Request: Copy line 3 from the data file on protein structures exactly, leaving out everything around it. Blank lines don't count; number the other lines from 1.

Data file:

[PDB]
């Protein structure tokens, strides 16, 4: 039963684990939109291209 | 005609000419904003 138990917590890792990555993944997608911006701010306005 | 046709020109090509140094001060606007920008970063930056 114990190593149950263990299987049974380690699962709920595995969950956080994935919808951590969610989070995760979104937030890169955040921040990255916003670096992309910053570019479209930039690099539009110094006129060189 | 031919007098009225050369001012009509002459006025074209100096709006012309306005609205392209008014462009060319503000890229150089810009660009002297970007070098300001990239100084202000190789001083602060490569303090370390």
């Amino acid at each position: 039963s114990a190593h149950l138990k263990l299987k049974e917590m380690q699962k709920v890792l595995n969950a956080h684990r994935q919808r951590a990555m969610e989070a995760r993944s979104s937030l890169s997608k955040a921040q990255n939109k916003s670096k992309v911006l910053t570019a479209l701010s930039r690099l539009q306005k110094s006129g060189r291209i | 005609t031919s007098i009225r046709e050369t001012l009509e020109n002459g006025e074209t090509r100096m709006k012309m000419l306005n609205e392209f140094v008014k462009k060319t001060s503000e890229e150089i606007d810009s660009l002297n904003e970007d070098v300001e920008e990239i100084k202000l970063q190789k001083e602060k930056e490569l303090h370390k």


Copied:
């Amino acid at each position: 039963s114990a190593h149950l138990k263990l299987k049974e917590m380690q699962k709920v890792l595995n969950a956080h684990r994935q919808r951590a990555m969610e989070a995760r993944s979104s937030l890169s997608k955040a921040q990255n939109k916003s670096k992309v911006l910053t570019a479209l701010s930039r690099l539009q306005k110094s006129g060189r291209i | 005609t031919s007098i009225r046709e050369t001012l009509e020109n002459g006025e074209t090509r100096m709006k012309m000419l306005n609205e392209f140094v008014k462009k060319t001060s503000e890229e150089i606007d810009s660009l002297n904003e970007d070098v300001e920008e990239i100084k202000l970063q190789k001083e602060k930056e490569l303090h370390k």